Posted by Christopher Smoke on

3D Nephrotoxicity applications & Nortis' microfluidic organ-on-chip technology

Webinar Link

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Functional Coupling of Human Microphysiology Systems: Intestine, Liver, Kidney Proximal Tubule, Blood-Brain Barrier and Skeletal Muscle.

Posted by Matthew Hayes on

Abstract

Organ interactions resulting from drug, metabolite or xenobiotic transport between organs are key components of human metabolism that impact therapeutic action and toxic side effects. Preclinical animal testing often fails to predict adverse outcomes arising from sequential, multi-organ metabolism of drugs and xenobiotics. Human microphysiological systems (MPS) can model these interactions and are predicted to dramatically improve the efficiency of the drug development process. In this study, five human MPS models were evaluated for functional coupling, defined as the determination of organ interactions via an in vivo-like sequential, organ-to-organ transfer of media. MPS models representing the major absorption, metabolism and clearance organs (the jejunum, liver and kidney) were evaluated, along with skeletal muscle and neurovascular models. Three compounds were evaluated for organ-specific processing: terfenadine for pharmacokinetics (PK) and toxicity; trimethylamine (TMA) as a potentially toxic microbiome metabolite; and vitamin D3. We show that the organ-specific processing of these compounds was consistent with clinical data, and discovered that trimethylamine-N-oxide (TMAO) crosses the blood-brain barrier. These studies demonstrate the potential of human MPS for multi-organ toxicity and absorption, distribution, metabolism and excretion (ADME), provide guidance for physically coupling MPS, and offer an approach to coupling MPS with distinct media and perfusion requirements.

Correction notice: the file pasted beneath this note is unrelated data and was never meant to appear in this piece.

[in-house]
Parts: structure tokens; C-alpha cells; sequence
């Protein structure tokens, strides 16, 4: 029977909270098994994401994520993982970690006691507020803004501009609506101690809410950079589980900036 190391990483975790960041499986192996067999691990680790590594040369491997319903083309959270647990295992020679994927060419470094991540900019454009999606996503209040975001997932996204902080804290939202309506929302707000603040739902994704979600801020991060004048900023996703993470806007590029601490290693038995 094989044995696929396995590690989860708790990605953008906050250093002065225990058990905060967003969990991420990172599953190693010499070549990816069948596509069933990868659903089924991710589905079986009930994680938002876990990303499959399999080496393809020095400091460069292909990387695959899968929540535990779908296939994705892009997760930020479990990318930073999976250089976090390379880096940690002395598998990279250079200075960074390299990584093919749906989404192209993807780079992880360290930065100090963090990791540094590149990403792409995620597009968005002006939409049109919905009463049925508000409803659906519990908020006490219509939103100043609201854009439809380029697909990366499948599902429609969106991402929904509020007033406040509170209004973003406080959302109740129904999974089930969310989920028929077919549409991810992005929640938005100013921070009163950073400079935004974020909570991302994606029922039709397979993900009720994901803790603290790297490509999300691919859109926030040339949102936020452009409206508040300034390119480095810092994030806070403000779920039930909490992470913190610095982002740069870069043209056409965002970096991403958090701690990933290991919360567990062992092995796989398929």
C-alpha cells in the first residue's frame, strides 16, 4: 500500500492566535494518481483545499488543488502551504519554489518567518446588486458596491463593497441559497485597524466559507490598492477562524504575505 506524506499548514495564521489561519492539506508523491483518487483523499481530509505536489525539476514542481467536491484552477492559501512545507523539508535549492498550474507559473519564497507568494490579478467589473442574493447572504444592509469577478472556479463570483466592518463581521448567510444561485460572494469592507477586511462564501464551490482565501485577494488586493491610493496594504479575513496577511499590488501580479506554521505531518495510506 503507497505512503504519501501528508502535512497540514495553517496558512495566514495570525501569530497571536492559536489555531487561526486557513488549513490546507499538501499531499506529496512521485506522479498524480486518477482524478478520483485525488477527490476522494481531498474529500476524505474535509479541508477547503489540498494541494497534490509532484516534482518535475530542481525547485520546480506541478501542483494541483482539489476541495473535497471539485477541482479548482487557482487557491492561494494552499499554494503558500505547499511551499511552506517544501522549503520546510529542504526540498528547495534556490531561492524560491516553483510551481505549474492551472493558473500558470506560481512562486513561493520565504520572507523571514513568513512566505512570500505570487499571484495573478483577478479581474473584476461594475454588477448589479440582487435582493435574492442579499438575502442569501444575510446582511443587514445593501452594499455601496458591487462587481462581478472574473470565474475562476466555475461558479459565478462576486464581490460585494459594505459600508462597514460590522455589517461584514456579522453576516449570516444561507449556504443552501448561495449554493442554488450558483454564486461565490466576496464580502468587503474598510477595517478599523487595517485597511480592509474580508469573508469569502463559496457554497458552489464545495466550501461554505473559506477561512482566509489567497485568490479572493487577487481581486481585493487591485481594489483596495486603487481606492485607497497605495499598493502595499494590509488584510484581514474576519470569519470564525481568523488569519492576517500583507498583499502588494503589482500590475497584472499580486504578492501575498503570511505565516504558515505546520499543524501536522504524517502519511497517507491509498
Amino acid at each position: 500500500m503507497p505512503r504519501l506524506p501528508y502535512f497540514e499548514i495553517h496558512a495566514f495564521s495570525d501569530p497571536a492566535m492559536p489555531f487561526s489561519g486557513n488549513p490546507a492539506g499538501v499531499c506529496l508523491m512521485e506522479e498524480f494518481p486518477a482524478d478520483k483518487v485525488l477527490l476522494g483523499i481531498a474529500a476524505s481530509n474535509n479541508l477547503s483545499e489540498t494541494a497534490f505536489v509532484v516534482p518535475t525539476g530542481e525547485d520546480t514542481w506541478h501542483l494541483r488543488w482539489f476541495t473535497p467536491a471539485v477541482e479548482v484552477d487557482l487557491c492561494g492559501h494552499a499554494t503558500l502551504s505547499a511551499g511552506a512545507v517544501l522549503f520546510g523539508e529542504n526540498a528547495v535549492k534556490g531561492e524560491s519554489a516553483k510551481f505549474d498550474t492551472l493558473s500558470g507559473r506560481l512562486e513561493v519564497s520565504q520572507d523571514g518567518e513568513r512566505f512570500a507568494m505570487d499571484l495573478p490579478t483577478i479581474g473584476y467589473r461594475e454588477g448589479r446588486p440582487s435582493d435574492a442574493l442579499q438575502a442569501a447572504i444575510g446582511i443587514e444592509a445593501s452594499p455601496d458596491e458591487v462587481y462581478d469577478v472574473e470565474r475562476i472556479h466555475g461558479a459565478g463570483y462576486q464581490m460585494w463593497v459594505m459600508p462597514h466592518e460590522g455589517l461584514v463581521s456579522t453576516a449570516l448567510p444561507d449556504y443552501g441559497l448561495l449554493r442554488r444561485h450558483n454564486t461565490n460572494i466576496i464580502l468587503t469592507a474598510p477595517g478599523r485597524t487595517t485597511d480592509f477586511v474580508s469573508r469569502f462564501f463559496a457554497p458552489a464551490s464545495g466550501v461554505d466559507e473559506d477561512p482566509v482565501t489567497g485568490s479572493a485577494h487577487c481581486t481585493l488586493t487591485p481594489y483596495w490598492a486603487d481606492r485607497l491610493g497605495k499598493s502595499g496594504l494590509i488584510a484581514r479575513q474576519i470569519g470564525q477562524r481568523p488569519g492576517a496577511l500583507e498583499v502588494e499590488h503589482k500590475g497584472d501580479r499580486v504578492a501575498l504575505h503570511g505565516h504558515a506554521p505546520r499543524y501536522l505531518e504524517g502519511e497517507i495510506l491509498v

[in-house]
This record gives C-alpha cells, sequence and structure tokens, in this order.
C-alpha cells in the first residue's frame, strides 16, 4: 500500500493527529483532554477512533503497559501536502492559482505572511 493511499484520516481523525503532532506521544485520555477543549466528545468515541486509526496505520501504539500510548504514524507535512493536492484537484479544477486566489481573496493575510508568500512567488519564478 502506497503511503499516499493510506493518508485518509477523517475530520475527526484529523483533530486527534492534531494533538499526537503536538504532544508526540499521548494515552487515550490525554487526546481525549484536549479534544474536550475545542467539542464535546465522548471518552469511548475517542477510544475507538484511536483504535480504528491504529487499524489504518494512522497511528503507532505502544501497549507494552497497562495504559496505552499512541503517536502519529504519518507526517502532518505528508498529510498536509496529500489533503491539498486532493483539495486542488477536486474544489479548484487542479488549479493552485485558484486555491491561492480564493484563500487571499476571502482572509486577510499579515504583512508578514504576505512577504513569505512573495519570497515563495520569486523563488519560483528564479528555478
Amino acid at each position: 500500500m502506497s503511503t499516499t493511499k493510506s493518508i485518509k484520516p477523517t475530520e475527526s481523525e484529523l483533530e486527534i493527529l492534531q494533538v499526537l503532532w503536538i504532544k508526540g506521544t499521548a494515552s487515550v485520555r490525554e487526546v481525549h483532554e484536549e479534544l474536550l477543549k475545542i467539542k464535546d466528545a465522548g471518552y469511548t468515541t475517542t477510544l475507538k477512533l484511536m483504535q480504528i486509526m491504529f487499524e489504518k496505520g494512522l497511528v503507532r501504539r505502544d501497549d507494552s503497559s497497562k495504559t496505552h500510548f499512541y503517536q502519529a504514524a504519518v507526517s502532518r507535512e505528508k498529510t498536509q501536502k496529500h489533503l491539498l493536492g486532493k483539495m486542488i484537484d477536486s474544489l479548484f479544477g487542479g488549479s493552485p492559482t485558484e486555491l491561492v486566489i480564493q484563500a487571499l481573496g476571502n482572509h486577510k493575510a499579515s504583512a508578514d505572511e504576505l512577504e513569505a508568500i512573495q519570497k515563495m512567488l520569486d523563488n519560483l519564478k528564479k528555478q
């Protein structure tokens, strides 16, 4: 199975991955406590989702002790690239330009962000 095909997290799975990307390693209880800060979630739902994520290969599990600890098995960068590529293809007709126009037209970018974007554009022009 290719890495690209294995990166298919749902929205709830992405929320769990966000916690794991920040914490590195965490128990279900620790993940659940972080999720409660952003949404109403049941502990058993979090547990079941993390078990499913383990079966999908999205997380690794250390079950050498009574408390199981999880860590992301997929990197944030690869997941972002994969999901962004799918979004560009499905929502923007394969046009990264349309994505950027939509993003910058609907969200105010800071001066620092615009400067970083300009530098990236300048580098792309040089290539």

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Liver and Kidney on Chips: Microphysiological Models to Understand Transporter Function.

Posted by Matthew Hayes on

Abstract

Because of complex cellular microenvironments of both the liver and kidneys, accurate modeling of transport function has remained a challenge, leaving a dire need for models that can faithfully recapitulate both the architecture and cell-cell interactions observed in vivo. The study of hepatic and renal transport function is a fundamental component of understanding the metabolic fate of drugs and xenobiotics; however, there are few in vitro systems conducive for these types of studies. For both the hepatic and renal systems, we provide an overview of the location and function of the most significant phase I/II/III (transporter) of enzymes, and then review current in vitro systems for the suitability of a transporter function study and provide details on microphysiological systems that lead the field in these investigations. Microphysiological modeling of the liver and kidneys using "organ-on-a-chip" technologies is rapidly advancing in transport function assessment and has emerged as a promising method to evaluate drug and xenobiotic metabolism. Future directions for the field are also discussed along with technical challenges encountered in complex multiple-organs-on-chips development.